Jeffrey Johnson is a legal writer with a focus on personal injury. He has worked on personal injury and sovereign immunity litigation in addition to experience in family, estate, and criminal law. He earned a J.D. from the University of Baltimore and has worked in legal offices and non-profits in Maryland, Texas, and North Carolina. He has also earned an MFA in screenwriting from Chapman Univer...

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UPDATED: Mar 9, 2020

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Illinois law does not provide for cancellation of debts. The only way to get debts cancelled is to file bankruptcy, which is governed under federal law. If you live in Illinois and you wish to declare bankruptcy to deal with your debts, you will be able to fill your case in Illinois. All you have to do is file the case in the federal bankruptcy court located within the state. 

What Debts Are Cancelled in Bankruptcy?

So, when you do file your bankruptcy in the federal bankruptcy court in Illinois, what debts can you expect to have cancelled? That depends on what chapter of bankruptcy you file. If you file a Chapter 7 bankruptcy, then all eligible debts are going to be discharged (or “cancelled” in layman’s terms). If you file Chapter 13 bankruptcy, however, you will enter into a 3-5 year long repayment program wherein some of the debts you have must be repaid. At the end of your repayment plan, at that point, any remaining balances will be cancelled.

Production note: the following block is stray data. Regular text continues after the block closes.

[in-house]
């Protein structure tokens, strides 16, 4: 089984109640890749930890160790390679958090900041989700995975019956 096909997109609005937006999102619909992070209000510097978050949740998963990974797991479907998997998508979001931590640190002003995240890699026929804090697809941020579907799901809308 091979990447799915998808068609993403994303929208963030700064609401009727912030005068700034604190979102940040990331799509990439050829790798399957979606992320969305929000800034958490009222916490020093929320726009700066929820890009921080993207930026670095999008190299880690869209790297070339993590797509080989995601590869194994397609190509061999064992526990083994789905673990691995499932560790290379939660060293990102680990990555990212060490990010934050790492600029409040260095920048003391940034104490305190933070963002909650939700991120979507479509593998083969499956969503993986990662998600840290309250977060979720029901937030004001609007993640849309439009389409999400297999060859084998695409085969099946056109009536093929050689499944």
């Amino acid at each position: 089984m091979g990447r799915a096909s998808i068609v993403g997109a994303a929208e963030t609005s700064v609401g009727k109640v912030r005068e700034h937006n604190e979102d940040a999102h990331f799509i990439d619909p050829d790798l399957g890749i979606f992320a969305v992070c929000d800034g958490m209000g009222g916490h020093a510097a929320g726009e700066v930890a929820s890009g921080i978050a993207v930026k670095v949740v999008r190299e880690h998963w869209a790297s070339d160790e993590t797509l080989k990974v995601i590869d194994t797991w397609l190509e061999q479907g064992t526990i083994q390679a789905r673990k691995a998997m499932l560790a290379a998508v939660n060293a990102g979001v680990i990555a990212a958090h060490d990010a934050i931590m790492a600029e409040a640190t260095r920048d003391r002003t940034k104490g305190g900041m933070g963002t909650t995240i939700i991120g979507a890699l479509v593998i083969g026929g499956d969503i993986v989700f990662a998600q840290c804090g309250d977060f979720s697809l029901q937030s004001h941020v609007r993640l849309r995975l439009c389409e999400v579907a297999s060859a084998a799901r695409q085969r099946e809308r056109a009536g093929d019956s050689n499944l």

When it comes to debt cancellation, whether you file for Chapter 7 protection or Chapter 13 protection in bankruptcy court, there are certain kinds of debts that can be dealt with by the bankruptcy and certain kinds that cannot. For example:

  • Most unsecured debts can be “cancelled.” These include credit card debts owed, medical bills, and any personal loans that you have taken. 
  • Some types of unsecured debts may not be cancelled. Certain tax obligations, pretty much all student loan debts,  and any back child support that you owe are among the debts that cannot be included in a bankruptcy filing or altered by the bankruptcy. 
  • Secured debts, meaning, debts that have collateral attached to them, like mortgages with houses or cars with car loans, will not be dealt with in the same way as unsecured debts. If you have a mortgage, for example, the mortgage will not simply be discharged or included in your Chapter 13 plan. Instead, generally you will either need to reaffirm the debt (agree to keep paying it) or surrender the asset. 

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For help in determining if your debts are eligible for discharge or inclusion in a Chapter 13 repayment plan, consult with an experienced bankruptcy lawyer in Illinois.